Social Graces: What to Share (and Not Share) on Social Media

What you need to know to maintain a professional presence online.

Blank paperback book cover isolated over white background with rPROBLEM Social-media platforms like Facebook, Twitter, Instagram, and LinkedIn give you more ways than ever to express yourself. How do you know what to share and what to keep to yourself — especially when it comes to maintaining a professional online presence?

SOLUTION In Netiquette Essentials: New Rules for Minding Your Manners in a Digital World, futurist Scott Steinberg offers a framework for “equipping contemporary high-tech users with the tools and training they need to not only be courteous and respectful of others, but also responsible digital citizens” — including tips for being a responsible social-media user:

  • Understand that each social network has its own rules of conduct, social norms, and methods of interaction.
  • Assume that everything you post online can be seen by others, as even major social networks have suffered privacy breaches.
  • Do not share information that online friends have shared with you in confidence, e.g., quoting someone’s private tweet to you.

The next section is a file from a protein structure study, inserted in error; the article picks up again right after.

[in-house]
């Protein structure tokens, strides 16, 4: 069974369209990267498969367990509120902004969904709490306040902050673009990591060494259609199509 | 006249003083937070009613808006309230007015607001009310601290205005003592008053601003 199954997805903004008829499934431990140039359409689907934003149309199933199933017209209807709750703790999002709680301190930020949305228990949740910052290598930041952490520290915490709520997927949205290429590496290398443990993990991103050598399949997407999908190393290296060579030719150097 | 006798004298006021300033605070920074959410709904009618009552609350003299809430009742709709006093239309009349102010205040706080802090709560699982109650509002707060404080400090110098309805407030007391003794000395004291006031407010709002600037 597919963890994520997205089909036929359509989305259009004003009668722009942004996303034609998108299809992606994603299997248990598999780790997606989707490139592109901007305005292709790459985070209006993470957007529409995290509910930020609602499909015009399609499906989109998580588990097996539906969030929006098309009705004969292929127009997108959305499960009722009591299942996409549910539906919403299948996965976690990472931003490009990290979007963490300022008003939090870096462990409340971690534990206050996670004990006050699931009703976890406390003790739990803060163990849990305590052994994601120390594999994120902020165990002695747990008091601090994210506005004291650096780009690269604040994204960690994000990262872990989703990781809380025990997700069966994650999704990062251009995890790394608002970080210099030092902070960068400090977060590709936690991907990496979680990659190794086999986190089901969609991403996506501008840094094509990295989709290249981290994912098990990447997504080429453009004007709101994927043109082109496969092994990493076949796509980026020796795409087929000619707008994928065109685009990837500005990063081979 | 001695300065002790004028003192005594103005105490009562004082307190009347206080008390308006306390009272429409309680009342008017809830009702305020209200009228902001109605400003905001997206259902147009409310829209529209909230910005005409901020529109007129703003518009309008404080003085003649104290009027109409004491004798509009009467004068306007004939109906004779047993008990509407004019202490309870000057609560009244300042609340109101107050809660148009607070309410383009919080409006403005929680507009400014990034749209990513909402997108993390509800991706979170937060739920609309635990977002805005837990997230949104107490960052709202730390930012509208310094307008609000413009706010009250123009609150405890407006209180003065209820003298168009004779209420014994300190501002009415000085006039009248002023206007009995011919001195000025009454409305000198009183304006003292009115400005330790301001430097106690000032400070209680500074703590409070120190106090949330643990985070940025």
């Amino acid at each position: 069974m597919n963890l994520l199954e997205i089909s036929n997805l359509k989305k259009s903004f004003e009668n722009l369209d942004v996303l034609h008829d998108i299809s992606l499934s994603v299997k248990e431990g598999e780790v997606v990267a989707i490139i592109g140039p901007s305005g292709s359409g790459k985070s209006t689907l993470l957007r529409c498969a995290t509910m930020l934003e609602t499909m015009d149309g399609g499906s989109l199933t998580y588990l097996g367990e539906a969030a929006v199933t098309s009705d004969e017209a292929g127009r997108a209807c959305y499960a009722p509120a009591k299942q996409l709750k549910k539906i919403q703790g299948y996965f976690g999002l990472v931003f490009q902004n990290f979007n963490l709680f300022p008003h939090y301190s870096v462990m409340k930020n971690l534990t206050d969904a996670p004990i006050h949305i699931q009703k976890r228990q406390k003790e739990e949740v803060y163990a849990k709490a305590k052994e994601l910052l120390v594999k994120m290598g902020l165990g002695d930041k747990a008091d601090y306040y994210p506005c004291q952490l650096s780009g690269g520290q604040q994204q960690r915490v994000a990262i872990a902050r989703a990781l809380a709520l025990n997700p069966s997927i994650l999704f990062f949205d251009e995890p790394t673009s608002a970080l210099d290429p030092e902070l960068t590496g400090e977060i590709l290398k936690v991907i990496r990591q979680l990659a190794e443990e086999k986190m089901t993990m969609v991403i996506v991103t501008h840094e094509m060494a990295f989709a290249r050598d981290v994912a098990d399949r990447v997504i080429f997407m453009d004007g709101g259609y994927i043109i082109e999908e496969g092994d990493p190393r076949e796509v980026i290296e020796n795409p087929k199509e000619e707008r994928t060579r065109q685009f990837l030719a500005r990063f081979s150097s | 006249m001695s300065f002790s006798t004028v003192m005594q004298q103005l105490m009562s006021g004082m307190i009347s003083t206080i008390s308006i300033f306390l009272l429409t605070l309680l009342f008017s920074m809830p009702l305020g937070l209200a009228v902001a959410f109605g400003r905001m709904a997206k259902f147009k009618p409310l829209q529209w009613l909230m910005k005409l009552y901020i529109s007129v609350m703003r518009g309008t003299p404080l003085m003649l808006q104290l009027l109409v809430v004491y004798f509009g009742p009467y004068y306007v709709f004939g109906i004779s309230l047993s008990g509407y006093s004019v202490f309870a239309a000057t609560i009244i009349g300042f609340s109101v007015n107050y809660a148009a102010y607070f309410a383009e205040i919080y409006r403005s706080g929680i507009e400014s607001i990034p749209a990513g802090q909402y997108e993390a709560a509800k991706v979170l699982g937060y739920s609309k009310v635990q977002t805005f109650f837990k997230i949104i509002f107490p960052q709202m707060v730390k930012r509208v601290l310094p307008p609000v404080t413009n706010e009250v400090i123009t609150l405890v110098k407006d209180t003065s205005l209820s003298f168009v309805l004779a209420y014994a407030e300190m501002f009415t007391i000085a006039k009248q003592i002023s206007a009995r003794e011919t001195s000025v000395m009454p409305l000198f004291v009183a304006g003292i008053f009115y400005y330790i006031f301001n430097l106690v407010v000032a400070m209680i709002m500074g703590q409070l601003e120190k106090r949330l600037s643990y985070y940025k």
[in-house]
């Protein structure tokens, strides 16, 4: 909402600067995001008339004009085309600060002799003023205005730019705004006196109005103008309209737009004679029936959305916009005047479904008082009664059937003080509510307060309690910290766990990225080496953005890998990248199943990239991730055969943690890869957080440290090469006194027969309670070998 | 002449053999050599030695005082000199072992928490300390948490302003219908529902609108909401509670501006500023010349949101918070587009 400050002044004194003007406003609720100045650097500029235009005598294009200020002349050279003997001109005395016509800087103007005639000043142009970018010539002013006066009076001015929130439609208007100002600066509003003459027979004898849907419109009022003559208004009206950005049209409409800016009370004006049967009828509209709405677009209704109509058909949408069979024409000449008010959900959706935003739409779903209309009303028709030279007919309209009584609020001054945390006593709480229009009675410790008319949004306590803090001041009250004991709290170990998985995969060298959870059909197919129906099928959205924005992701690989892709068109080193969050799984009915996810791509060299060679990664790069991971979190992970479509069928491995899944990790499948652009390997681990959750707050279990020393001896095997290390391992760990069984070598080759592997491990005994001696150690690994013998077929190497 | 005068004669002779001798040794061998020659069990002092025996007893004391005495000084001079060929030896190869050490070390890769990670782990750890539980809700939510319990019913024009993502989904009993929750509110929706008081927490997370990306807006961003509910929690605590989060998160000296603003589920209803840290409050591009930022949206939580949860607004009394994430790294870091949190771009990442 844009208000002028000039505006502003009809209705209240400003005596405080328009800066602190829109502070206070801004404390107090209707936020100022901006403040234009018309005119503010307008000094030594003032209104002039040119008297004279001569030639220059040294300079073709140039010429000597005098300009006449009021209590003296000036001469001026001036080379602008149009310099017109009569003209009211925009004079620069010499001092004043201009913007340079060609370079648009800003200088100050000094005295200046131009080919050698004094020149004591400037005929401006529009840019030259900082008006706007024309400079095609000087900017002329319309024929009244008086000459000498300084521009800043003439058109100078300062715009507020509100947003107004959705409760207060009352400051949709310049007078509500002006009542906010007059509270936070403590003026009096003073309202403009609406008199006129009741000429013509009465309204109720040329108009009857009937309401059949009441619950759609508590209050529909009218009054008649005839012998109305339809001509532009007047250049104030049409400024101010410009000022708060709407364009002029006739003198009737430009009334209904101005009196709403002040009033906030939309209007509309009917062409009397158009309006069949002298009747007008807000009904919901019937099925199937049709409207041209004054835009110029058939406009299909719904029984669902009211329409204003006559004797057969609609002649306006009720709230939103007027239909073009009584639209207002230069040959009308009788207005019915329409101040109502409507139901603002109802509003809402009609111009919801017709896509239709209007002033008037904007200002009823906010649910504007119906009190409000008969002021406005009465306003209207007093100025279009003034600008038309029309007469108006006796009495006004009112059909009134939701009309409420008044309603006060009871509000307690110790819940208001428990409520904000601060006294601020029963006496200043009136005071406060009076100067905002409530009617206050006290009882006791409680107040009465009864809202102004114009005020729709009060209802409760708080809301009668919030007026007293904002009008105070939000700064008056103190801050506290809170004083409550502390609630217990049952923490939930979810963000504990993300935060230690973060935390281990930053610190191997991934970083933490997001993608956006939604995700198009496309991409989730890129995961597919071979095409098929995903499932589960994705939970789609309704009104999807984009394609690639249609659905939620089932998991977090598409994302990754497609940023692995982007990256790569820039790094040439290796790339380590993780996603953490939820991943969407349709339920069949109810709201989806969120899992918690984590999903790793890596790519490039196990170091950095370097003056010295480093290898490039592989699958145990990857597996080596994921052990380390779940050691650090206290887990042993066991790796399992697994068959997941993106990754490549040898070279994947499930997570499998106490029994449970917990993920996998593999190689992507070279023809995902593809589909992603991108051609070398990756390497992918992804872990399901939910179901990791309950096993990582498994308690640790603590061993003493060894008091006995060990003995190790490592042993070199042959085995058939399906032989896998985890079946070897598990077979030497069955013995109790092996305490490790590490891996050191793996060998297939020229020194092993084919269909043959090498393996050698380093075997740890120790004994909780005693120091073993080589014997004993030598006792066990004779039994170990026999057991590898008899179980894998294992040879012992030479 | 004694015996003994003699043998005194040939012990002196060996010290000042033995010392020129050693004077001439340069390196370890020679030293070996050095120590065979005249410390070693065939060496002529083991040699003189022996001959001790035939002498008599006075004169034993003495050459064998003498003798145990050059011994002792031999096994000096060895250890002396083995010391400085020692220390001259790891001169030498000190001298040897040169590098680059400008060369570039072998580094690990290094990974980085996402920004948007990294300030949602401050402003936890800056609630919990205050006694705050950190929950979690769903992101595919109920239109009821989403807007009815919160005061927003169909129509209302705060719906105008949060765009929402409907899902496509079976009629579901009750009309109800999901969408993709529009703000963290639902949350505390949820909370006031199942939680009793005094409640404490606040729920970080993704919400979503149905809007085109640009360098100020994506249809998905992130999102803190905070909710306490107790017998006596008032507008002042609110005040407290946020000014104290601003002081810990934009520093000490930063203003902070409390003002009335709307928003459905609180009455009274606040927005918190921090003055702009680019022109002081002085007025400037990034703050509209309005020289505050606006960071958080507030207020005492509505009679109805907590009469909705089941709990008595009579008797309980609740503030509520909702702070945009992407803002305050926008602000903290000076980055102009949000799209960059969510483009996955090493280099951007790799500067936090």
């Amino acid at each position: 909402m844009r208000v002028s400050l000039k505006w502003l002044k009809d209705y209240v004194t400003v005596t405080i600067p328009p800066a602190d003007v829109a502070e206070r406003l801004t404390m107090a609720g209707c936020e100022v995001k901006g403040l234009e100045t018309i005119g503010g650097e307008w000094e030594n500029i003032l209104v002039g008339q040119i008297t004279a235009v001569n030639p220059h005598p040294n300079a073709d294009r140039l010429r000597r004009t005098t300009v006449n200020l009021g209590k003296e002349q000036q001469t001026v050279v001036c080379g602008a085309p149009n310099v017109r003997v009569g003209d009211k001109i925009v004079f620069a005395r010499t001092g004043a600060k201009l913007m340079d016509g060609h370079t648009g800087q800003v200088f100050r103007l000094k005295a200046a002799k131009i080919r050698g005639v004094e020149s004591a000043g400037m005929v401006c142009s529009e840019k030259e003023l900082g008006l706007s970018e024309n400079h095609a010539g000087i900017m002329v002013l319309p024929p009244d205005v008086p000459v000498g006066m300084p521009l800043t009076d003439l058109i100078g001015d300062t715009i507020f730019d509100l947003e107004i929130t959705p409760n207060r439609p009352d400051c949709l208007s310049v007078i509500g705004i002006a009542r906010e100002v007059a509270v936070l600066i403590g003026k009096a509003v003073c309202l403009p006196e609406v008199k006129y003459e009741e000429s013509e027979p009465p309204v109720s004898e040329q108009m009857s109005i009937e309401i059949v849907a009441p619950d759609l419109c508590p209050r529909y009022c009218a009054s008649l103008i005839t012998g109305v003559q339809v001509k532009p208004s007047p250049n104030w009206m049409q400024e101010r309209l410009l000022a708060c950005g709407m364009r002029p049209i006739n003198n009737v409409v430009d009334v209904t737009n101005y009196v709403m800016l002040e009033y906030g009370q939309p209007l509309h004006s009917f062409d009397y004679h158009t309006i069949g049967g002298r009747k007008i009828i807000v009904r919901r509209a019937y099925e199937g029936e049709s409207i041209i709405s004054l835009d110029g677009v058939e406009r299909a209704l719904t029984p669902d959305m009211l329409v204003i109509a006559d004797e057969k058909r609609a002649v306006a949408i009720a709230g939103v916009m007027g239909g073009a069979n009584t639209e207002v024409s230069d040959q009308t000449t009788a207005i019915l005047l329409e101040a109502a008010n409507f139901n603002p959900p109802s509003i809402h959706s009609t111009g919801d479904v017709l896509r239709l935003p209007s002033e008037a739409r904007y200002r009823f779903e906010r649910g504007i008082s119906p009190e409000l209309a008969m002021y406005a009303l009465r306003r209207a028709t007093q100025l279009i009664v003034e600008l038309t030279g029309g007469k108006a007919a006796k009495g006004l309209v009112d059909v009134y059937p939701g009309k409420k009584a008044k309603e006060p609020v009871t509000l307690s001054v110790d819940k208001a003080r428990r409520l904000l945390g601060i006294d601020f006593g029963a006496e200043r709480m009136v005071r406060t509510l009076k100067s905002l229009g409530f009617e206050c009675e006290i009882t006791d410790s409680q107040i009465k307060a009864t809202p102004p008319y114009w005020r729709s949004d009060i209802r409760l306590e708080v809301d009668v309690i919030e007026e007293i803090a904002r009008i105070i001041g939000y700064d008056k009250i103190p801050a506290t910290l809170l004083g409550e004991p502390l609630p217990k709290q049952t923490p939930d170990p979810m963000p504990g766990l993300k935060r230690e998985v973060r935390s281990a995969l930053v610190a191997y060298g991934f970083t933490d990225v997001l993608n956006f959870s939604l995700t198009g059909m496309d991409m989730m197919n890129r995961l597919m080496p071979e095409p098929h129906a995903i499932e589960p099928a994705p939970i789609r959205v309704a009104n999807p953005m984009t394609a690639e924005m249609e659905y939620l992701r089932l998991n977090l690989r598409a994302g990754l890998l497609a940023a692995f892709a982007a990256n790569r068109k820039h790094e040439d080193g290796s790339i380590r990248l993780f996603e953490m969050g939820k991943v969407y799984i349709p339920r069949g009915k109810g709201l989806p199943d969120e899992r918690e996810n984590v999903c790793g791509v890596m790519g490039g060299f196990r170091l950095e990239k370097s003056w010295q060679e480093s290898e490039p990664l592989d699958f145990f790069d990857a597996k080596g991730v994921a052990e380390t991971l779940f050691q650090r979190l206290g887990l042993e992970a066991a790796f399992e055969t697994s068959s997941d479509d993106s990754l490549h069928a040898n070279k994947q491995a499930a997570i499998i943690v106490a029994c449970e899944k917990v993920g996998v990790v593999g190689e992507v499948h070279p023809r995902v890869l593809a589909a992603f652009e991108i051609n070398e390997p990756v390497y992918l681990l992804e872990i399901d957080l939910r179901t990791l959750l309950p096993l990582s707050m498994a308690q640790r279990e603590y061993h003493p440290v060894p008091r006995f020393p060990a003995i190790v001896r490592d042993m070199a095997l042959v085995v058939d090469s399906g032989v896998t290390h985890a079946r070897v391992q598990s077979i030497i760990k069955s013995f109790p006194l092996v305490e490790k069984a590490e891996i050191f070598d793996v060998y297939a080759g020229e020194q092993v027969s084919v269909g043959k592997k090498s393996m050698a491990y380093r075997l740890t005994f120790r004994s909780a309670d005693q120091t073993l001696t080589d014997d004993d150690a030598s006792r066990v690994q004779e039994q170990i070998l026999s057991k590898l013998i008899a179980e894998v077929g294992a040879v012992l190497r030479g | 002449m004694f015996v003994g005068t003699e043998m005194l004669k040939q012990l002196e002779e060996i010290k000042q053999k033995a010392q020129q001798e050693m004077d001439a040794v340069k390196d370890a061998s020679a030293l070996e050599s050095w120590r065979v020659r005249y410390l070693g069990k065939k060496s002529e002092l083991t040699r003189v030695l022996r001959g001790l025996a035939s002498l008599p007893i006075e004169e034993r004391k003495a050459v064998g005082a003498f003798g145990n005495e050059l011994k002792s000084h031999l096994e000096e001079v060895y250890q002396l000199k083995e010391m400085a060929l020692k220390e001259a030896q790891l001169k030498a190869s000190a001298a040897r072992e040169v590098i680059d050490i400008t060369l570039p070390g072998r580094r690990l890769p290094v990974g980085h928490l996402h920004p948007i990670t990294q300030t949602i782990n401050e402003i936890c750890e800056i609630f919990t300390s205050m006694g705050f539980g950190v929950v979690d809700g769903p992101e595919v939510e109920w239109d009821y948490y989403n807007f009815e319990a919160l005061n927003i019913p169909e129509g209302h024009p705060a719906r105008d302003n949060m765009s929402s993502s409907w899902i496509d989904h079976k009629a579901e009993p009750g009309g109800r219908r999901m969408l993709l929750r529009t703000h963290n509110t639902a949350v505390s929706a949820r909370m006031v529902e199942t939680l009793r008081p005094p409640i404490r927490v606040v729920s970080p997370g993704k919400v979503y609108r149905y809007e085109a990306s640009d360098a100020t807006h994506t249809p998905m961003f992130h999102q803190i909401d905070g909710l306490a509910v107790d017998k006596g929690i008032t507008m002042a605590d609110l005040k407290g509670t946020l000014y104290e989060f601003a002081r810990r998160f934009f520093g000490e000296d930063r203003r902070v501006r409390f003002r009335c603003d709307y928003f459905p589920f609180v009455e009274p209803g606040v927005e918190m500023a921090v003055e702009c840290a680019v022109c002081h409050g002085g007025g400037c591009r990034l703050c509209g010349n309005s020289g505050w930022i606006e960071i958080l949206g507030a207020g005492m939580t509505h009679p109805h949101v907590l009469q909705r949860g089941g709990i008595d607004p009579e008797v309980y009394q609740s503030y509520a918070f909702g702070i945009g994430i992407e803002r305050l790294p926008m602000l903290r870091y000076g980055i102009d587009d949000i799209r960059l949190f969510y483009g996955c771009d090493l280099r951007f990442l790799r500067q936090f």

• Log out of all your social networks when finished using them, and when you are using a computer or mobile device that isn’t yours.
  • Realize that everything posted online lives on the internet permanently, and may be available for public viewing. › Never forget: Despite their seeming intimacy, social networks are among  the most public of spaces — it’s important to conduct yourself on them as you would in any shared setting.
  • You reserve the exclusive right, and it is wholly appropriate, to decline friend requests from strangers.
  • Privacy and personal comfort are paramount: At no point should you feel  compelled to respond to messages or queries from people you don’t know.
  • Before posting on others’ profiles or walls, or tagging them in your own  posts, consider how your actions and/or statements may be perceived, and if they may potentially cast friends in a negative light and/or embarrass them.
  • Use privacy settings to limit who can view your posts and shares.
  • When asking someone you don’t know to be your friend, send  a short message explaining who you are and why you’re attempting to contact them.

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Convene Editors

  • Great Article! I think social media is such a common place occurrence we often forget when you post something on social media that you expose it to the world. More than likely you will be search online before any sort of business transaction. Great tips to keep in mind.